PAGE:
Scientists discover how the water bear survives in such extreme conditions

Pablo Tucker
March 20, 2017

Tardigrades are microscopic animals, otherwise known as water bears, that are known for their freaky characteristics, including the ability to stay dried out, and bisexual mating tendencies. They're also able to withstand complete dehydration - and scientists have finally figured out how they do it. When tardigrades dry out they retract their legs and heads within their cuticle forming a ball like shape known as a "tun". These are called tardigrade-specific intrinsically disordered proteins (TDPs).

They published their findings in the journal Molecular Cell. But scientists have wondered how that was possible, particularly for tardigrades that spend a decade or more as dried-out tuns. These ancient and surprisingly adorable microscopic creatures are capable of withstanding the worst that nature can throw at them, making them a valuable organism for scientific inquiry.

This sugar is found in other types of animals and in plants, and is known to play a role in tolerance to dry conditions.

Tardigrades are small creatures that can only be seen via a microscope.

Tardigrades live on damp moss and algae around the world. Their global travels often get them into trouble, and they have managed to evolve an incredible array of life-saving tricks.

The ultra-tough tardigrades can survive in a number of harsh conditions including the vacuum of space and intense radiation. They can stay in this configuration for up to a decade or longer, and then spring back to life once water is available. Yeasts or brine shrimps have a sugar called trehelose which helps them cope with extreme dryness, but previous studies discovered that water bears do not have trehelose present in their bodies. Furthermore, a look into the creatures' genome has shown that they don't have the gene for the enzyme required to make trehelose. The absence of this compound in tardigrades suggested a different strategy, prompting Thomas Boothby and his team from UNC to figure it out.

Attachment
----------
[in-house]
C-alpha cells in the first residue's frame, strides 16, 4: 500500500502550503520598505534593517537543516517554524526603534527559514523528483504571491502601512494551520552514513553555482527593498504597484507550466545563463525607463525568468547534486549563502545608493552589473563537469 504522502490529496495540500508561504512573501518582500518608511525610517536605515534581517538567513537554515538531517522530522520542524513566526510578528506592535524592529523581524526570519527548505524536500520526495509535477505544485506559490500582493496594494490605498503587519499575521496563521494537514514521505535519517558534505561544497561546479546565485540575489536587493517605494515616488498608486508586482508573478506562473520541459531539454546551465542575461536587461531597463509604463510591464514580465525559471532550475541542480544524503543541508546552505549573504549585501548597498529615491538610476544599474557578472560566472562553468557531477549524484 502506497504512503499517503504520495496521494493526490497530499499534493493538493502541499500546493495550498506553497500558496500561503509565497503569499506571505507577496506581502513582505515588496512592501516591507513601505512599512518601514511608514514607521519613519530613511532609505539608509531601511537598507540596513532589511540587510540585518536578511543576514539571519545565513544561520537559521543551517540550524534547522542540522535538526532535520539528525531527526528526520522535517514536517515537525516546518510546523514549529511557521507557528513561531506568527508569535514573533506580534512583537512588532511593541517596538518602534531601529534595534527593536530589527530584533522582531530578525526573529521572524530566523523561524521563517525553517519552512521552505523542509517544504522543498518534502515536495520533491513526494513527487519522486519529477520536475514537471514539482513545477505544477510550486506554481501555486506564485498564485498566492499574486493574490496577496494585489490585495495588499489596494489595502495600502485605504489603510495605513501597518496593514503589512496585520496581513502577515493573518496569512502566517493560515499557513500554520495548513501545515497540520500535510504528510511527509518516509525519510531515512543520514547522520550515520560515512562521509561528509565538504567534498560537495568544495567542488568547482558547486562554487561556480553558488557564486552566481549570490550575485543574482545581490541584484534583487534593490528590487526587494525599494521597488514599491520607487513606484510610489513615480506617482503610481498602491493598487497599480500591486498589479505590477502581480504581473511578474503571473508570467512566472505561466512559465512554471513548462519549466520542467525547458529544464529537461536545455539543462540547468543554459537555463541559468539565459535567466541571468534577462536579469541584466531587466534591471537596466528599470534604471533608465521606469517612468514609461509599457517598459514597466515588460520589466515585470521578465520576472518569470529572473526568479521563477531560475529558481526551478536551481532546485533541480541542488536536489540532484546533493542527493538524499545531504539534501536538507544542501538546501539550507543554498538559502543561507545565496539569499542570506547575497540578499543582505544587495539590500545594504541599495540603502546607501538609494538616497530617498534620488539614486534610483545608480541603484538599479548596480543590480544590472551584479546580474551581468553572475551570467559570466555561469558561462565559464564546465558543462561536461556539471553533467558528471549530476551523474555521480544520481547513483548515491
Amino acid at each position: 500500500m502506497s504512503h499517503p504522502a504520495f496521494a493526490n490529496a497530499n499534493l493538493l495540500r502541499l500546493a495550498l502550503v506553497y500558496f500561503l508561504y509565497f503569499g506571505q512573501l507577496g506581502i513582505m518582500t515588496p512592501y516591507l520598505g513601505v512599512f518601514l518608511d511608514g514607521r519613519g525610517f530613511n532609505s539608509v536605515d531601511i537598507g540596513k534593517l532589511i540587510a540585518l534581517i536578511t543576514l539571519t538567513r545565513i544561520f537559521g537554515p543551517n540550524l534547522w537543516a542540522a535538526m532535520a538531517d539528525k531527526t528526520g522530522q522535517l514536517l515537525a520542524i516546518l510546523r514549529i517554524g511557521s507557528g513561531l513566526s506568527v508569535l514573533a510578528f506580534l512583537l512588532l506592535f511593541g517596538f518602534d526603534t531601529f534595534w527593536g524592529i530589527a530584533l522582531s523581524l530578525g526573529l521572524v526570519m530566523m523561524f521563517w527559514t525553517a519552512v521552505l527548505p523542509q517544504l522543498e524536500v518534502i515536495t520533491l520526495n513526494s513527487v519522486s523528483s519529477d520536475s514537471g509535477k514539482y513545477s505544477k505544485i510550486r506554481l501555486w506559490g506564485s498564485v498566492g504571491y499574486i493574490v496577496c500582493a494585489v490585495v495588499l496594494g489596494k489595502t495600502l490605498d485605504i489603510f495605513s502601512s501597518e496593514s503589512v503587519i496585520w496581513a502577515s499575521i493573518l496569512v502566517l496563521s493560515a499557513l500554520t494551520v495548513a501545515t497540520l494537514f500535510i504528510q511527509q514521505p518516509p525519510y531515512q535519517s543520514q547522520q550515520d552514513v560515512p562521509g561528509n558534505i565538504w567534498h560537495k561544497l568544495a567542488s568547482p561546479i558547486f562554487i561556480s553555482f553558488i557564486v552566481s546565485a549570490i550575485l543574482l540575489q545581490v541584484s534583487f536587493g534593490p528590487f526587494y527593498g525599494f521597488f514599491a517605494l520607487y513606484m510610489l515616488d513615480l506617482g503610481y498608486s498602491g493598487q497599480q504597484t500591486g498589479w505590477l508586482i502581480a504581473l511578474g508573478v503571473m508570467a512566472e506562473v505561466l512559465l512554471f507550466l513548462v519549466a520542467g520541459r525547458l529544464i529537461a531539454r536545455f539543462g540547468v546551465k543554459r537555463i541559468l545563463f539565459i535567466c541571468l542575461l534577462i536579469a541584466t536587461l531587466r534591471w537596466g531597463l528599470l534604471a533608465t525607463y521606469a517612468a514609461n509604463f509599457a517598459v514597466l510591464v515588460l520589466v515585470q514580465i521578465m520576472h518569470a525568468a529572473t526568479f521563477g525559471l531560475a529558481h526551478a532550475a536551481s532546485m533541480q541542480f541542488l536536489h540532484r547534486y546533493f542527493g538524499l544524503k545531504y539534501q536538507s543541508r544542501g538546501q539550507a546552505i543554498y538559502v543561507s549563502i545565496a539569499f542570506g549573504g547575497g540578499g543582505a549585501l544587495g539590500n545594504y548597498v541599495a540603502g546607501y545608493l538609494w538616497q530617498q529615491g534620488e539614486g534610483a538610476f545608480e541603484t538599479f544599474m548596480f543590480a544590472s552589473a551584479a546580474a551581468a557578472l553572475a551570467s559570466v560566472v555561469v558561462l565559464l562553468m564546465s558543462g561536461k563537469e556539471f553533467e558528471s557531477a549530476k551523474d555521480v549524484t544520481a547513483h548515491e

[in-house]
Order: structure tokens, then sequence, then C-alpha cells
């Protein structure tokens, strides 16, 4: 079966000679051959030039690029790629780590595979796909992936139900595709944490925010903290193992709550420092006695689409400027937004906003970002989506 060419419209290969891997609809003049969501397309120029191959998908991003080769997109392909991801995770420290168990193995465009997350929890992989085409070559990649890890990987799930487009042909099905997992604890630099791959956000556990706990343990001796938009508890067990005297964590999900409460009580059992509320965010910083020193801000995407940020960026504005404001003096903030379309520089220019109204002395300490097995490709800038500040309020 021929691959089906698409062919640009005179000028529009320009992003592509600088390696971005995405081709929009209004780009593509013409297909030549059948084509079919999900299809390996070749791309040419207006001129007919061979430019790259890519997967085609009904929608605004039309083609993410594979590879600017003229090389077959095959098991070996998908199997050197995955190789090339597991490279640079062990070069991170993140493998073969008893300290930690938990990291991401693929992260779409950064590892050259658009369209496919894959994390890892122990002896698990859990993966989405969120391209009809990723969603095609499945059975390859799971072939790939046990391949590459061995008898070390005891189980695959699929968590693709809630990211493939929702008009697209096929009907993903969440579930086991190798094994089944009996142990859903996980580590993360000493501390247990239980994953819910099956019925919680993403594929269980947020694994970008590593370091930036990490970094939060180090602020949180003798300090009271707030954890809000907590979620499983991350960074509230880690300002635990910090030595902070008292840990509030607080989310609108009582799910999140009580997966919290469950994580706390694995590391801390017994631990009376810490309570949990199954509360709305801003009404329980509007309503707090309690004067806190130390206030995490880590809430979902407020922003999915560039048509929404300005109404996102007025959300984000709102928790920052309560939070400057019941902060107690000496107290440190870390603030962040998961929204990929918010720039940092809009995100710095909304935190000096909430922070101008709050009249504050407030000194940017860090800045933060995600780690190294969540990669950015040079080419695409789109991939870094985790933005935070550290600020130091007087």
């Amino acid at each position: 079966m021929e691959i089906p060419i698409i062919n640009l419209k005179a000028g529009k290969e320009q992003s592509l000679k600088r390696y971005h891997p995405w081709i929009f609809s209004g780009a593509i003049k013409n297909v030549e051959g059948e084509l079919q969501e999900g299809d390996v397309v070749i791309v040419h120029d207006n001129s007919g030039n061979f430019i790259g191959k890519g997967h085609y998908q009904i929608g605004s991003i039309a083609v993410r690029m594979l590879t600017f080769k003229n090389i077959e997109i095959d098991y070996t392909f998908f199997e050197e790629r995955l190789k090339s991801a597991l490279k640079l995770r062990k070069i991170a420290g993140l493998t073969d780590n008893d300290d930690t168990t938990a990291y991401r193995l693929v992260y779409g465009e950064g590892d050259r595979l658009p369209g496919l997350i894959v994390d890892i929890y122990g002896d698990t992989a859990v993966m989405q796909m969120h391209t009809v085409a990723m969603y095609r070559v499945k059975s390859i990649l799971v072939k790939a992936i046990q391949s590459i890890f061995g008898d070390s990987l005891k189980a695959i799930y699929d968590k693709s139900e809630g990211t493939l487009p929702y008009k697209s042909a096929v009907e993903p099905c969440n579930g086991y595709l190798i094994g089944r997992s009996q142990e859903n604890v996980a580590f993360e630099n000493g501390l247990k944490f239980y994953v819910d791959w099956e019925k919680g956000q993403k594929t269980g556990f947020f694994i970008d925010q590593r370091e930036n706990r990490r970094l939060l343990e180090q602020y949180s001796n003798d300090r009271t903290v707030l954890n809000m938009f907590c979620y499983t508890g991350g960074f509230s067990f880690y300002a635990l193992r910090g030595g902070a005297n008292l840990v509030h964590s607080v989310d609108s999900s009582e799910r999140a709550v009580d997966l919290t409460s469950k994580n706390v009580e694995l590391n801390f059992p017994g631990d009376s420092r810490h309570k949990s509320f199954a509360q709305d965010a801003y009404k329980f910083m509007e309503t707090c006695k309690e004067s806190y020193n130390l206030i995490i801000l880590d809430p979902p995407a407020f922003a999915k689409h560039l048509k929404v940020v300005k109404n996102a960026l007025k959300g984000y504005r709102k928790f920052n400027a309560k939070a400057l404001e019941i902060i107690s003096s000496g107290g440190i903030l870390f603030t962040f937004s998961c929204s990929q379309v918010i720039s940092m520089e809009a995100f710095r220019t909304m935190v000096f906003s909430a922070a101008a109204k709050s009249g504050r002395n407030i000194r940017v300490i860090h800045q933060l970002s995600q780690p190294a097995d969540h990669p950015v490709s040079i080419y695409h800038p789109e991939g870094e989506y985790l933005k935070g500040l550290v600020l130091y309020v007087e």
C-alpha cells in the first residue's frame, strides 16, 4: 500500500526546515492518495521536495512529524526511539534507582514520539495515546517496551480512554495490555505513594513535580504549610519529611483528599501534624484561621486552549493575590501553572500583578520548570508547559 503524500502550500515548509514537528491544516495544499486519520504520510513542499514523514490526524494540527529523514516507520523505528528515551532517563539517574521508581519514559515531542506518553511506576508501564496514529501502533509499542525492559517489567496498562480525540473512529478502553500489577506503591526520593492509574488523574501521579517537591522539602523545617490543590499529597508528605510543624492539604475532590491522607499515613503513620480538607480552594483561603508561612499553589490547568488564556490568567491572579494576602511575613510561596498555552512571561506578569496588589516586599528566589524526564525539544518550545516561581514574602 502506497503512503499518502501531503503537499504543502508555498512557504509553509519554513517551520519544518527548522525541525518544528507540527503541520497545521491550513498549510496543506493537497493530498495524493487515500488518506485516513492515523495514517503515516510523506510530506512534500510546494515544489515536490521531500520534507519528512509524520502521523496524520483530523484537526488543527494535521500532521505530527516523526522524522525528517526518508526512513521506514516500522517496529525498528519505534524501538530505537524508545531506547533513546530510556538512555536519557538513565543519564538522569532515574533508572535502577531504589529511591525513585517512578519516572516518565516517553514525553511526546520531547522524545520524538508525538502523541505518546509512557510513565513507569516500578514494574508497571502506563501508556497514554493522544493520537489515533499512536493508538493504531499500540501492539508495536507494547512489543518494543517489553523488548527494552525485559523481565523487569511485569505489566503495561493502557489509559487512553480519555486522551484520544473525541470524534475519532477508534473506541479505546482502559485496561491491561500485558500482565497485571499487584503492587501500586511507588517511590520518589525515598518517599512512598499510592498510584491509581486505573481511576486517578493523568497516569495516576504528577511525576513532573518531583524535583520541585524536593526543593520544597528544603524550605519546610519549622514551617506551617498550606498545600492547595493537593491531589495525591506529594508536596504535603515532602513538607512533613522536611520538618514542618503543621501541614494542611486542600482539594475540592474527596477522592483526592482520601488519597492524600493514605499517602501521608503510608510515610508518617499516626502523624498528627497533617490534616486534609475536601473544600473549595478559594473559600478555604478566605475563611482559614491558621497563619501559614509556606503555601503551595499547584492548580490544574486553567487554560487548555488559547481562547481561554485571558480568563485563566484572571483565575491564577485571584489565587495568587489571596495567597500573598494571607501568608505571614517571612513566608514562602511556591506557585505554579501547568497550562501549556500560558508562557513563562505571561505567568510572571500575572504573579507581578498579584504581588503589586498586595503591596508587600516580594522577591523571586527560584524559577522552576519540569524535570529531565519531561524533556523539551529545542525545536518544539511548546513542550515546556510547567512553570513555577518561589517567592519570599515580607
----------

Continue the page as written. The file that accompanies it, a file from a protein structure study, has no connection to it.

The scientists first looked at the various genes that were active in tardigrades under different conditions: unstressed, drying out and frozen. They found a group of proteins known as IDPs or disordered proteins. Unlike other known proteins, TDPs are jelly-like in the water and do not become well-defined three-dimensional structures.

Tardigrades are not the only organisms that can survive drying.

To verify that the TDPs were what gave the tardigrades their unique abilities, the researchers put those genes into yeast and bacteria. "In addition, the proteins that these genes encode can be used to protect other biological material-like bacteria, yeast, and certain enzymes-from desiccation". "The glassy solids that they form are thought to coat desiccation sensitive molecules and physically prevent them from breaking apart, unfolding, or fusing". Boothby cited it as an example of convergent evolution, which is when evolution comes up with similar solutions multiple times. These TDP genes form "non-crystalline amorphous solids (vitrify) upon desiccation, and this vitrified state mirrors their protective capabilities".

The researchers believe that TDPs have a range of potential uses, including protecting crops from drought, and safeguarding medications that usually require cold storage.

More speculatively, these proteins might work in the cells of larger animals, and possibly even humans - the key word being might. Scientists claimed that the proteins found in tardigrades might bring benefits to humans.

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